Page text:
If you are convinced that your cat or dog died because of the commercial food he ate then there is a good argument that you should do three things in the interests of cats and dogs generally and for your own good.
- Ask your veterinarian to do an autopsy (a post-mortem examination). Although this sounds objectionable and, no doubt, emotionally it is difficult to instruct a vet to do this, it would very much help to confirm whether it was the food or something else which caused the death and
- In the USA, make a complaint to the FDA (“Food and Drug Administration”) and
- Keep a sample of the food that you think caused his death.
The recommendations by two veterinarians1 have come out of the Purina story about their Beneful dog food which is spreading virally throughout the Internet. The Internet is very useful but can also be a little bit dangerous. Veterinarians are not necessarily saying that the dog food is not causing illness and sometimes death in dogs but what they are saying is that pet owners should be cautious about blaming the food and the better course of action is to be more scientific about it and take the steps as mentioned above.
Veterinarians writing on the dvm.360.com website say that when a person’s pet becomes sick they often initially look at the pet’s food as a cause. But, according to vets, it is rare for commercially produced food to cause serious illness in pets. However, there is a lot of distrust by concerned pet owners about the quality of commercially manufactured pet food. This is the fault of the manufacturers.
Also, they make the point that when a person’s pet unexpectedly dies or becomes seriously ill the pet owner needs answers and grieving takes place. In order to assuage the pain of the passing of their pet people look for answers and sometimes they can be misled into looking in the wrong place.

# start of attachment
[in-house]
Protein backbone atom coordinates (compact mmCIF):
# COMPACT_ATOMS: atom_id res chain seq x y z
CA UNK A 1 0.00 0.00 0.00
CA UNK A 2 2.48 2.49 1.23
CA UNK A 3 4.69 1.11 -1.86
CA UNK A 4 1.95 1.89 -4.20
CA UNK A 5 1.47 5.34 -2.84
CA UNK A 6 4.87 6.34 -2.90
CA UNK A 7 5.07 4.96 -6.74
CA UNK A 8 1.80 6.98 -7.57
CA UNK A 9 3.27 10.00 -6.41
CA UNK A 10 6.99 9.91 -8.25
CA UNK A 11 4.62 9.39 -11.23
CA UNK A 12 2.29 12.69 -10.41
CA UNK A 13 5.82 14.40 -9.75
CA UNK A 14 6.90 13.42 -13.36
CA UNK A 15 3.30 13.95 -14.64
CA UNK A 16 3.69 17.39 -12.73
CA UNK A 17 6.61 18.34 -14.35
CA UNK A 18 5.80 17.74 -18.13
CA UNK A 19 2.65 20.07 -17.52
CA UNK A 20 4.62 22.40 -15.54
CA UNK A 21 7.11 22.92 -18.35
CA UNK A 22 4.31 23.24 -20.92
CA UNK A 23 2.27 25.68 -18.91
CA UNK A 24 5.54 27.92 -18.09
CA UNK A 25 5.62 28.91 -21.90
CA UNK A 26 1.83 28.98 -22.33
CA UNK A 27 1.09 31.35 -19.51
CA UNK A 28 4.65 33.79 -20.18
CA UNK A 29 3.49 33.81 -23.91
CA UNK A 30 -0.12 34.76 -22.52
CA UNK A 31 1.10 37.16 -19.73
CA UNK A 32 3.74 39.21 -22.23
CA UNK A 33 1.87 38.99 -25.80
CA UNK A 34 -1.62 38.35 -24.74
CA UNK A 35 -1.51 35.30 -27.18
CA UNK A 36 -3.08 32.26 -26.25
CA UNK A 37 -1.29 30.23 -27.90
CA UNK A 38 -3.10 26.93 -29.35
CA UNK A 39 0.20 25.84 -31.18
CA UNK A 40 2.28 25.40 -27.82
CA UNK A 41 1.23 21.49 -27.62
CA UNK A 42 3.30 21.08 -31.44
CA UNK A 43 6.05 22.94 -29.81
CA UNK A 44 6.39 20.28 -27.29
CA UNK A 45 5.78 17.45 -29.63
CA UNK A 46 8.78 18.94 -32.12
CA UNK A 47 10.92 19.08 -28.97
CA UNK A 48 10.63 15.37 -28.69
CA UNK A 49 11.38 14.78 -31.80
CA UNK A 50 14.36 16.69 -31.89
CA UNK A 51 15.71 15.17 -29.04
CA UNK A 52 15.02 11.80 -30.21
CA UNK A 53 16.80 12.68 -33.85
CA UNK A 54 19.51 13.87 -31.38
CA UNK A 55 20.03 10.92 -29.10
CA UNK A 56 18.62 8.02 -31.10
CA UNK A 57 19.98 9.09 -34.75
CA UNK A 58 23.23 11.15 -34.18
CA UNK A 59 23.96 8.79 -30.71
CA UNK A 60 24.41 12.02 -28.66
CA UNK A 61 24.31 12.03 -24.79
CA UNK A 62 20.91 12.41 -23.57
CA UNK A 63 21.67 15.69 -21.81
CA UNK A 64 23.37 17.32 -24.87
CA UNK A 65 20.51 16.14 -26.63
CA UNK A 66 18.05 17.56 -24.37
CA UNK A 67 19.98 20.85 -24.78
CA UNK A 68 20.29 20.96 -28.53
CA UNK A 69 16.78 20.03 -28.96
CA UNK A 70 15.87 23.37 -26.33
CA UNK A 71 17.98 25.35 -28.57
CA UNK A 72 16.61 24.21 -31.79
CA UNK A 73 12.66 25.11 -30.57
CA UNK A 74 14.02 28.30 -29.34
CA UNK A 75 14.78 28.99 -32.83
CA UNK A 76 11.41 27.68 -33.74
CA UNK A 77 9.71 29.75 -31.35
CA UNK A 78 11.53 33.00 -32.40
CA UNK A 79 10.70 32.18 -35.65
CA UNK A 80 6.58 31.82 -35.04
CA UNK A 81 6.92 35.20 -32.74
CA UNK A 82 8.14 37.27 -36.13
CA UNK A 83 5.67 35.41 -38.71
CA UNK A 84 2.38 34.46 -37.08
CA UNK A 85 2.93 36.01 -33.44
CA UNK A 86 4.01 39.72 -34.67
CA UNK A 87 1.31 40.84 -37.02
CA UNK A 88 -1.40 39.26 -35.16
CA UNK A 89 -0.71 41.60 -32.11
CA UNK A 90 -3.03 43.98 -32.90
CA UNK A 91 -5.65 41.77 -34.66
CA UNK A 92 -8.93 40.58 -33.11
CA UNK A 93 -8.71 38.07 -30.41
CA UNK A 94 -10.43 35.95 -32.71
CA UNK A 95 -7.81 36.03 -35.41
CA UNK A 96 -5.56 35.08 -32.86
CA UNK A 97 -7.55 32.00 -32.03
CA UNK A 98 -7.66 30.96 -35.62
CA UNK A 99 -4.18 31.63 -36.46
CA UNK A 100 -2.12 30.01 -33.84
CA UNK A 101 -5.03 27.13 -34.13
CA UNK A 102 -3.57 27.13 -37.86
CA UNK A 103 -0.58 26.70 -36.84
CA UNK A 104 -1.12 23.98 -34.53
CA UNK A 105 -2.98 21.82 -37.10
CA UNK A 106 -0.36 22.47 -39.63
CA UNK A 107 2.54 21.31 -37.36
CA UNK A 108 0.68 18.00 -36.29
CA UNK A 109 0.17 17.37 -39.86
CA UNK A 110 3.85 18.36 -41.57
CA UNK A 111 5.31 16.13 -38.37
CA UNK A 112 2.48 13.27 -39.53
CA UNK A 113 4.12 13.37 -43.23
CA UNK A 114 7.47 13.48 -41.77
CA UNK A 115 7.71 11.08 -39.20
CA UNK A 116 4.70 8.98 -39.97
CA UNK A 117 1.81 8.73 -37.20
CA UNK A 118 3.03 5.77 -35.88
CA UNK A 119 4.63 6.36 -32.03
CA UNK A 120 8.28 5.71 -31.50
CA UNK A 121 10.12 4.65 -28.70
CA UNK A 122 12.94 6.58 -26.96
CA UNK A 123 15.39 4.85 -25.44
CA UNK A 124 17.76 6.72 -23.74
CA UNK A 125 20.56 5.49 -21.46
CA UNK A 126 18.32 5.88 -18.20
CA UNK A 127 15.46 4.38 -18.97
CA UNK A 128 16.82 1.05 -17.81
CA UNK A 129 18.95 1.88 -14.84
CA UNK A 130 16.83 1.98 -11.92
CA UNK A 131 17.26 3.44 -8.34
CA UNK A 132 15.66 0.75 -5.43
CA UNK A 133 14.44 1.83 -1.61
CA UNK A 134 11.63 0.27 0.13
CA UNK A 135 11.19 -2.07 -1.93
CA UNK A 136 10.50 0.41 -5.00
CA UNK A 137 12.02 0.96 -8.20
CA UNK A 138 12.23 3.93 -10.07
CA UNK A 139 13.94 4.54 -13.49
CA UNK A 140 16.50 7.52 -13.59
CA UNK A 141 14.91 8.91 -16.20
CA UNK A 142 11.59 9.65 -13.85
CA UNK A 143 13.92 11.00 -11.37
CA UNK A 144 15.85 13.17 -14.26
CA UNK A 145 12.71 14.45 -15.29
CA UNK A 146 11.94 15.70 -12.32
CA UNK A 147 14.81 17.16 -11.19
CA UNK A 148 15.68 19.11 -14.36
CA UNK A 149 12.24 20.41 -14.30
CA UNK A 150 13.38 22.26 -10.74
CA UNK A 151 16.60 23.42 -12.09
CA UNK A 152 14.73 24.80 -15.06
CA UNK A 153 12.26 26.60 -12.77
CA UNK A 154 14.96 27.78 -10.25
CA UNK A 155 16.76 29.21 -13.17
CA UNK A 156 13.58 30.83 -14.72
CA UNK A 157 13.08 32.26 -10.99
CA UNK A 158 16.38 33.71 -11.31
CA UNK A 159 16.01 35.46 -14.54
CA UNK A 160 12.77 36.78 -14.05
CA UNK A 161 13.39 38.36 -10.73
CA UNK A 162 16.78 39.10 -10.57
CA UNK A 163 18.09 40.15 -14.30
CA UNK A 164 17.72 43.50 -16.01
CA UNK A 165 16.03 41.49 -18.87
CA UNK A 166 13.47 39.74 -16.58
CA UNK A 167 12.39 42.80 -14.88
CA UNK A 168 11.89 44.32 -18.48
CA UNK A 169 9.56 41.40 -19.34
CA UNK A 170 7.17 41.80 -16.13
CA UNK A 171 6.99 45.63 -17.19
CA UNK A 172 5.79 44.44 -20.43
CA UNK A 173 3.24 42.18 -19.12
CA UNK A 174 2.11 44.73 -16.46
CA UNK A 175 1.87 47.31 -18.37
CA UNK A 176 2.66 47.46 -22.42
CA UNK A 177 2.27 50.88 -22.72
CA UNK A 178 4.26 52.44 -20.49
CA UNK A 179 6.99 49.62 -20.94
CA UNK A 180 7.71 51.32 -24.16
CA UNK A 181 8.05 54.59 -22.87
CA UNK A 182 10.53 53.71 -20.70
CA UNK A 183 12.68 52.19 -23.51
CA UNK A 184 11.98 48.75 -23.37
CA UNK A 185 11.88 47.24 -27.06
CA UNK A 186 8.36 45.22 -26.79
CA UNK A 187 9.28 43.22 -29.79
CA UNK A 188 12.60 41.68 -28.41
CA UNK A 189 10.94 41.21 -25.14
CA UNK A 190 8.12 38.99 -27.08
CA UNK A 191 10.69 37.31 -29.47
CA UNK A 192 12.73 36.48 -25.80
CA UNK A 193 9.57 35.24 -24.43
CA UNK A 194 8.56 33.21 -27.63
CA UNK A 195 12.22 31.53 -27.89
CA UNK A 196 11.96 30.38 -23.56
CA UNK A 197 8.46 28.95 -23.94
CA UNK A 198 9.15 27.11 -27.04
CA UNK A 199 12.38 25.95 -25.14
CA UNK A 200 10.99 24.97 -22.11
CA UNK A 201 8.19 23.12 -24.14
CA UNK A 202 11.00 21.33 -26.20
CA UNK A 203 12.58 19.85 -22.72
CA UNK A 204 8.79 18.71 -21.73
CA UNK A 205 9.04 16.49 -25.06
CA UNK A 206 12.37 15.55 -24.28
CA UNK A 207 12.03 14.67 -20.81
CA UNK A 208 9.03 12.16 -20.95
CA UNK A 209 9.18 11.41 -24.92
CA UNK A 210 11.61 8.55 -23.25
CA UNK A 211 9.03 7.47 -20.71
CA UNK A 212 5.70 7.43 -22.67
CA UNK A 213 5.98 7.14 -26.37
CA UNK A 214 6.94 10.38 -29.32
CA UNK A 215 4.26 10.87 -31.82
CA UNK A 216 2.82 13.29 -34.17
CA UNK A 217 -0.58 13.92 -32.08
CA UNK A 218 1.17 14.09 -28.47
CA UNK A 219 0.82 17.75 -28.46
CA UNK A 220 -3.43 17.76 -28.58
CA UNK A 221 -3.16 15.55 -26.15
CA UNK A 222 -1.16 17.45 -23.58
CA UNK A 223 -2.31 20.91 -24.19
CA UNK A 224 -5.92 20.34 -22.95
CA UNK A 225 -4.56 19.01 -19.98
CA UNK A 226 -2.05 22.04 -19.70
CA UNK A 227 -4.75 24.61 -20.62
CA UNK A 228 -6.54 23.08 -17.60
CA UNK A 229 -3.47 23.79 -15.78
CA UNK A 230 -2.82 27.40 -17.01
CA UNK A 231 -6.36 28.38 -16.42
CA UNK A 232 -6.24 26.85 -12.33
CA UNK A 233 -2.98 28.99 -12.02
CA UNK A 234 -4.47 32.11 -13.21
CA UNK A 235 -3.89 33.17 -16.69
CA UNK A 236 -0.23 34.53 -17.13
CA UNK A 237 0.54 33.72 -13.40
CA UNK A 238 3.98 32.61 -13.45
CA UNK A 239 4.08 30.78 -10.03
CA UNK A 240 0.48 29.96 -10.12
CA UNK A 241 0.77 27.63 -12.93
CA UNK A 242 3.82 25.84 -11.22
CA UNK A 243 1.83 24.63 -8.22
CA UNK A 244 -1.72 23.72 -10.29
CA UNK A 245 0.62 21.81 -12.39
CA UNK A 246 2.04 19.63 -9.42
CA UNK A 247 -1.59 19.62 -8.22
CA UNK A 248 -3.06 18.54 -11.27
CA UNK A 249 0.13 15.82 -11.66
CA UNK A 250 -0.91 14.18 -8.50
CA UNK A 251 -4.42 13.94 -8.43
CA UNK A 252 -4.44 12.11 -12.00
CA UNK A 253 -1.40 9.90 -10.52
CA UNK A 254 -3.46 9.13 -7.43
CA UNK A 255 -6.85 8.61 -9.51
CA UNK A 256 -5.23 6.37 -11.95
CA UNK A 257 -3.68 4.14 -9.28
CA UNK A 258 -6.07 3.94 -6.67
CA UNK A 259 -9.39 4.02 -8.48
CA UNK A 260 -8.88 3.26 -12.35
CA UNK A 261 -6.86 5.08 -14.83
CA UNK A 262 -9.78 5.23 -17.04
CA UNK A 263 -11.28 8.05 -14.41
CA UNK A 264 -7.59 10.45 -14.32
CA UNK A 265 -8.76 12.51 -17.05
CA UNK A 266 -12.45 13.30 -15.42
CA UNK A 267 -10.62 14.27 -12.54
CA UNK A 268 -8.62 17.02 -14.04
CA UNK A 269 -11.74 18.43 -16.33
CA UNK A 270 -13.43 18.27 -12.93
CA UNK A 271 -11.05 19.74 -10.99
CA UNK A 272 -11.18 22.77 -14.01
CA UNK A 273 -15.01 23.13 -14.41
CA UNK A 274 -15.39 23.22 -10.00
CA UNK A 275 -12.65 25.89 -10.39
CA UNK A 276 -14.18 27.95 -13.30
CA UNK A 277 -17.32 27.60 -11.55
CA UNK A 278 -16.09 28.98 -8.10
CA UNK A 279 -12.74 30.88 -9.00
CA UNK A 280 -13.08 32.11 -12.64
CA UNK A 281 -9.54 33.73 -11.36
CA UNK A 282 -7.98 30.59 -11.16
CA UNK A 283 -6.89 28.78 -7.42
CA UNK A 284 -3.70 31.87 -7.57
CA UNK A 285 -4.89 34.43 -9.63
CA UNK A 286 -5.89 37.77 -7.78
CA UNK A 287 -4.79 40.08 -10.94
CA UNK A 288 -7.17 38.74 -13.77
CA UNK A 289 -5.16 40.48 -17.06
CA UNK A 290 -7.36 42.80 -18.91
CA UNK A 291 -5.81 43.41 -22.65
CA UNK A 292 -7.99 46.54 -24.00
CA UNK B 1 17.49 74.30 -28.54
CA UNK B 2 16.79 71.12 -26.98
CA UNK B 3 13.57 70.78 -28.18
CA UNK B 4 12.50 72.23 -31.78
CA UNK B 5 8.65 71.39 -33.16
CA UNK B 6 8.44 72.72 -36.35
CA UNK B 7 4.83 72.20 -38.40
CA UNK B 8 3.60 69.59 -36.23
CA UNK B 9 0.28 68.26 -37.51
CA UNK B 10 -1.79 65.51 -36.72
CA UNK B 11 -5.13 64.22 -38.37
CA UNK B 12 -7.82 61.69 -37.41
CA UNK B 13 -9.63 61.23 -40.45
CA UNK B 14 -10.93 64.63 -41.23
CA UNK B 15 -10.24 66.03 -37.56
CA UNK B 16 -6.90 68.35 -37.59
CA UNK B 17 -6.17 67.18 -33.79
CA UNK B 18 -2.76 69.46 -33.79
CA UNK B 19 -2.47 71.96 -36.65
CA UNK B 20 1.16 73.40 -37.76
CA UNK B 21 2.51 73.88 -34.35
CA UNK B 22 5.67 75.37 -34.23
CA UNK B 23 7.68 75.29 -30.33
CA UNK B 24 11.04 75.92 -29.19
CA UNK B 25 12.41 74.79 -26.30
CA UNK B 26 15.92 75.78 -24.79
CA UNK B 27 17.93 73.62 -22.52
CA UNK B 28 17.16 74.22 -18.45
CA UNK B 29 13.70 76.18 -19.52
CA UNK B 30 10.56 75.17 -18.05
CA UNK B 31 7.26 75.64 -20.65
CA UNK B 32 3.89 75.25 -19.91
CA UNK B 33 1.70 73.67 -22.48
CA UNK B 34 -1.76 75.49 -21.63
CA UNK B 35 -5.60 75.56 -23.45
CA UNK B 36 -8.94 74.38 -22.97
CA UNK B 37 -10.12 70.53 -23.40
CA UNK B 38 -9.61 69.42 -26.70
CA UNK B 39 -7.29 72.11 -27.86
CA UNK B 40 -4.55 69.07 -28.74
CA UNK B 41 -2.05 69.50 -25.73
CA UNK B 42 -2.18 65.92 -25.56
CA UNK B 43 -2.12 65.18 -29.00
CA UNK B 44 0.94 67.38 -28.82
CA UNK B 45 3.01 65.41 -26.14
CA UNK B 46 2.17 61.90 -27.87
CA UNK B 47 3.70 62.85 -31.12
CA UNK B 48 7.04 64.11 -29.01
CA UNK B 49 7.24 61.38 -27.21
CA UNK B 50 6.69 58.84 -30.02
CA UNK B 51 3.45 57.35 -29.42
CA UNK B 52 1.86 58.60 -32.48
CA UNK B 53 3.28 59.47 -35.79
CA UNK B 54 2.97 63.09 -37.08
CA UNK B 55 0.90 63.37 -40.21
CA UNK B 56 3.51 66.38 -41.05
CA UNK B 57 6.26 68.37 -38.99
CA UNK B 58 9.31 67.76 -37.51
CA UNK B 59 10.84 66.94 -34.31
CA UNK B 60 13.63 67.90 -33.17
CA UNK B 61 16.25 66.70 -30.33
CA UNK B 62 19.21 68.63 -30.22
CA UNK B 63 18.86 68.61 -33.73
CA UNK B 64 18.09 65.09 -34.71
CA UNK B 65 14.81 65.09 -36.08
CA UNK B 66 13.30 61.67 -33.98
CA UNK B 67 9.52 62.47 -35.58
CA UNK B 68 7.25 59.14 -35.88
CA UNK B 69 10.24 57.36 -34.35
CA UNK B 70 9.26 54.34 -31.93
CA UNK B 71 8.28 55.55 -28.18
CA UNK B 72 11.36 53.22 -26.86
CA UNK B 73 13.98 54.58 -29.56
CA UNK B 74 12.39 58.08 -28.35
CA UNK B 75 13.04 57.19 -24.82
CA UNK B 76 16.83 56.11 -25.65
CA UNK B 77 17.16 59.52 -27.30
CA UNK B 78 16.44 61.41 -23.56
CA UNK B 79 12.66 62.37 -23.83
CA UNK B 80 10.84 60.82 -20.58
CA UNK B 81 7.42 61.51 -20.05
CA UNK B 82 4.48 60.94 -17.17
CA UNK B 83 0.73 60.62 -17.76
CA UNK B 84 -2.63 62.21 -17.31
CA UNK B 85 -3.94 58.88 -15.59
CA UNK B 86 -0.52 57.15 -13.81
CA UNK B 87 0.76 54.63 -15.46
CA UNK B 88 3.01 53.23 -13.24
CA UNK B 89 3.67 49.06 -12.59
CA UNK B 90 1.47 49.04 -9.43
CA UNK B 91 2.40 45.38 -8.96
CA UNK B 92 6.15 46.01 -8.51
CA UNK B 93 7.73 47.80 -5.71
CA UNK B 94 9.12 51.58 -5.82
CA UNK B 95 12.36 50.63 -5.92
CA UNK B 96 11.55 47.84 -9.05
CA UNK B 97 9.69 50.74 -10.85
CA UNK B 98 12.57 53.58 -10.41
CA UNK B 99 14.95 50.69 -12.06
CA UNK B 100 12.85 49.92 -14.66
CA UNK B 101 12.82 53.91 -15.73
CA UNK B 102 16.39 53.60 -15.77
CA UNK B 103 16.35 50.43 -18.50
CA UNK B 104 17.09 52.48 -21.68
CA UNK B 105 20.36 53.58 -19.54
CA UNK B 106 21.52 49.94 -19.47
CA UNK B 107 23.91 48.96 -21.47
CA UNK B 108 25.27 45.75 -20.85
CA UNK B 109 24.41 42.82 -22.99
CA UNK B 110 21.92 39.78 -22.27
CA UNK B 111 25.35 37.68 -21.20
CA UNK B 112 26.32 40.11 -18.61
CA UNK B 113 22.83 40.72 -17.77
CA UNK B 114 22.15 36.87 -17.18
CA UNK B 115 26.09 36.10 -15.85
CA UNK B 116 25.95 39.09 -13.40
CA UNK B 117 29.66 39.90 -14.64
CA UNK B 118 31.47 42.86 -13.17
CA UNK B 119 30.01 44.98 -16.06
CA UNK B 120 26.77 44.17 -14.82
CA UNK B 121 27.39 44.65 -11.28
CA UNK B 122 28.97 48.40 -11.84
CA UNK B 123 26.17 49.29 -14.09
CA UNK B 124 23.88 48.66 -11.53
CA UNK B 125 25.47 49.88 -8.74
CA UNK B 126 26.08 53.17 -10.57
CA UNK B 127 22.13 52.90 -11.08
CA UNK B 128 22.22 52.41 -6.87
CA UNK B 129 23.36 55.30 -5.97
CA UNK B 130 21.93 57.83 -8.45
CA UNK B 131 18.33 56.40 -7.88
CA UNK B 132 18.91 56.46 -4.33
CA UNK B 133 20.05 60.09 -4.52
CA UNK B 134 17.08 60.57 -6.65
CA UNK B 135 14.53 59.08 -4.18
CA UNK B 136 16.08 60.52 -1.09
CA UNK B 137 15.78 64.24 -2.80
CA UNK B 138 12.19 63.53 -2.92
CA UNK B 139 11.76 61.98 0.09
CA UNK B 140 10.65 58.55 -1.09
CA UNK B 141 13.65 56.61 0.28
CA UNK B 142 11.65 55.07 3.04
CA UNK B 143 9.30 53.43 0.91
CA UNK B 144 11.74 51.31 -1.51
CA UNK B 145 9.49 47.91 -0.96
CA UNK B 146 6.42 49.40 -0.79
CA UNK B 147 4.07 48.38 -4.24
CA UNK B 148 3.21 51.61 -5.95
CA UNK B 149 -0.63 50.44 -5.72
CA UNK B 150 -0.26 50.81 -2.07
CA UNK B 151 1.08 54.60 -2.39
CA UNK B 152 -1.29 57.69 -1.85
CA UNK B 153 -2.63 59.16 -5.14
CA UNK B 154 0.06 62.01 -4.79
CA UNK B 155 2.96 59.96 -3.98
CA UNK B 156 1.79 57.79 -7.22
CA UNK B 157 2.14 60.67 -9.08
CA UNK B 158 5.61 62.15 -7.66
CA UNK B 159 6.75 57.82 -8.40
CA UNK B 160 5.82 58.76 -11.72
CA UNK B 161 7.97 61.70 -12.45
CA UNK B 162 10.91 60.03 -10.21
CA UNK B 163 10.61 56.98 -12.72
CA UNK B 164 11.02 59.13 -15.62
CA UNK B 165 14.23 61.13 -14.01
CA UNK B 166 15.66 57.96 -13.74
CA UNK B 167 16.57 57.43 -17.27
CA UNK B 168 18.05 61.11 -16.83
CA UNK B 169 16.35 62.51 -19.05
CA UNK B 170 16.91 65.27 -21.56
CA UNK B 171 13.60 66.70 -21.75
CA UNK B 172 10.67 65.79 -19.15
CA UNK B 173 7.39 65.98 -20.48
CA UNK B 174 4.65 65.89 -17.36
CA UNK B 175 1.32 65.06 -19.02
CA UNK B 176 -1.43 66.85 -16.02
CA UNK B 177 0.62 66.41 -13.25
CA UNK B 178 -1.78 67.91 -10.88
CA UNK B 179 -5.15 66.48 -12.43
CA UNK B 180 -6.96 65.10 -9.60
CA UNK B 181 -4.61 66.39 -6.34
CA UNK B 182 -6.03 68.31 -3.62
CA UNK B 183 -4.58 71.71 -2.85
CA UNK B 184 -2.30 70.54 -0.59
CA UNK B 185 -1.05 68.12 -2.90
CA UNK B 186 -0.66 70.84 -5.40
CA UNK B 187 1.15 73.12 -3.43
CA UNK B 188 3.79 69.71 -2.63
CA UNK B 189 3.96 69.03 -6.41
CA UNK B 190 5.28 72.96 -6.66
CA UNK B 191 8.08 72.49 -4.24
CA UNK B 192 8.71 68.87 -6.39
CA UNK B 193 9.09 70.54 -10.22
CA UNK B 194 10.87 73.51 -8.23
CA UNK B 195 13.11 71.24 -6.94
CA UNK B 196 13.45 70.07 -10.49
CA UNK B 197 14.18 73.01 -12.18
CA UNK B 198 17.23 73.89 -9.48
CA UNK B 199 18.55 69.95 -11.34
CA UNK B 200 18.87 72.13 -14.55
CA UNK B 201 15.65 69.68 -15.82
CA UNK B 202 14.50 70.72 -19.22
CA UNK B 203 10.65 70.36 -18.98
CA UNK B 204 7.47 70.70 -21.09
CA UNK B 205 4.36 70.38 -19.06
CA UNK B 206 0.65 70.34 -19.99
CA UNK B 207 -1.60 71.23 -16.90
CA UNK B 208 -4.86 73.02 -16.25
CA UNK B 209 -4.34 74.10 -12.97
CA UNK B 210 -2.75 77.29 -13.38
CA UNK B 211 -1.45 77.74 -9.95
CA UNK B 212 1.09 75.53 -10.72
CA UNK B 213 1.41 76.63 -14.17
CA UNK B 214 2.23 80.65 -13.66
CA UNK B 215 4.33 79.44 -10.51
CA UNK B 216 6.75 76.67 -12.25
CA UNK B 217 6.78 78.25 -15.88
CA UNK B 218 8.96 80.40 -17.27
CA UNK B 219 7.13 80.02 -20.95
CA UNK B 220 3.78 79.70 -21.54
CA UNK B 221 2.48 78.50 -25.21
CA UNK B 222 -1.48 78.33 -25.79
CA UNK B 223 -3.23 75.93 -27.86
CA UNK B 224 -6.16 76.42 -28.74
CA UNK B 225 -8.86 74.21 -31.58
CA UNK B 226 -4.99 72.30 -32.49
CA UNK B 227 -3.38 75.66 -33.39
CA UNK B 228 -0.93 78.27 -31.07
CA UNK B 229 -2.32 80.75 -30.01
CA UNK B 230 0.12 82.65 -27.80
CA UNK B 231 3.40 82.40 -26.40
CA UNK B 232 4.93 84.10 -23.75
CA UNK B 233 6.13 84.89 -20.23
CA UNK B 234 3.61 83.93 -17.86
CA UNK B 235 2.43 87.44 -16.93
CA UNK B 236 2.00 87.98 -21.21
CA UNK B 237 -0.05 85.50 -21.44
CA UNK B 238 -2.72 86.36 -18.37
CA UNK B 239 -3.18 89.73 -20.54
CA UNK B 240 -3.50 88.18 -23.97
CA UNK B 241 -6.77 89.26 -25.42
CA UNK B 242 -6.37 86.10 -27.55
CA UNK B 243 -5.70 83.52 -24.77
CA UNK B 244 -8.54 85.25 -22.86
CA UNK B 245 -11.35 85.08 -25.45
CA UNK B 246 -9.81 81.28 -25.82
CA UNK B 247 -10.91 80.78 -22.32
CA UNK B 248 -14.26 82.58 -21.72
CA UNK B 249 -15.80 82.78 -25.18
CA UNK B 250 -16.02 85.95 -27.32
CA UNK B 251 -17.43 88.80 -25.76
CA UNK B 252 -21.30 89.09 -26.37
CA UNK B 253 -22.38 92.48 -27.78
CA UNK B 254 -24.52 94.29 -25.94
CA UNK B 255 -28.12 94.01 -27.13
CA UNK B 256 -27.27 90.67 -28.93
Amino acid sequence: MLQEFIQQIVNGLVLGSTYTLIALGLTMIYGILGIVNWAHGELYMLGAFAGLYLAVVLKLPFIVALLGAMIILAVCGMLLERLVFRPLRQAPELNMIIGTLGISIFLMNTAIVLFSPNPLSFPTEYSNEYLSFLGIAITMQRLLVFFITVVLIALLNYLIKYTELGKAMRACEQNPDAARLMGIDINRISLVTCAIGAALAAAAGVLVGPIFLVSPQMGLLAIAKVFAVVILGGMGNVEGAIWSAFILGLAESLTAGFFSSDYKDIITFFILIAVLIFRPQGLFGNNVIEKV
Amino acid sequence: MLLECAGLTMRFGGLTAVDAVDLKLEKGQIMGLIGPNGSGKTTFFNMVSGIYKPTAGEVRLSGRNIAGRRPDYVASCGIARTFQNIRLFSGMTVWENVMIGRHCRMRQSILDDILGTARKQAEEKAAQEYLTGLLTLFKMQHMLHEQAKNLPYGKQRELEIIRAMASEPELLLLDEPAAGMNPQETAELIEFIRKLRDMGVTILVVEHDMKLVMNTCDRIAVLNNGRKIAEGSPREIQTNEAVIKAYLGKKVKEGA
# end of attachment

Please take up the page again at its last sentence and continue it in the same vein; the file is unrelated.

What the veterinarians are stating is that pet owners should be more reliant upon “evidence-based medicine”. Veterinarians should be the main source of information about the causes of death.
“Any concerns with a particular product should immediately be brought to the attention of the manufacturer so that information can be collected and products appropriately monitored.”
In addition, a spokesperson for Purina said that they welcome telephone calls from consumers who are concerned about their products. Both making an application to the FDA and calling Purina to make a complaint may be offputting and difficult to do especially for a pet owner who is going through the grieving process. However, at a certain time it would be useful to take these steps both for peace of mind and to find closure and also for the wider good of pets generally in the country.
The veterinarians state that under certain circumstances it is appropriate to advise a client that an autopsy would be a good idea but the way the matter should be approached is important. They suggest that the veterinarian should ask, “You have the opportunity to put your mind at ease and know what happened.” This is better than simply asking a client whether he or she wants an autopsy.
The FDA have seen a large increase in the number of complaints about Purina Beneful dog food since the matter has gone viral Internet. This is unsurprising but there is an argument that the power of the Internet can sometimes spread false information or information which leads people to form beliefs and ideas which may not necessarily be true.
This is not to say that the Internet is not useful. It is extremely useful because it helps create networks between people who have suffered the same distress in losing their pet and therefore helps to find the cause of mysterious health problems. The Internet also opens a conduit of information from pet owner to pet food manufacturer providing mass feedback to the manufacturer which, at the end of the day, must be a good thing although initially, as is apparent in this case, the manufacturers will vigorously defend their position.
Veterinarians should also file reports to the FDA when appropriate.
Note 1: Buffington, DVM, MS, PhD, DACVN, professor at The Ohio State University Department of Veterinary Clinical Sciences and Stephen Ettinger, DVM, DACVIM, a well-known small animal internist and cardiologist.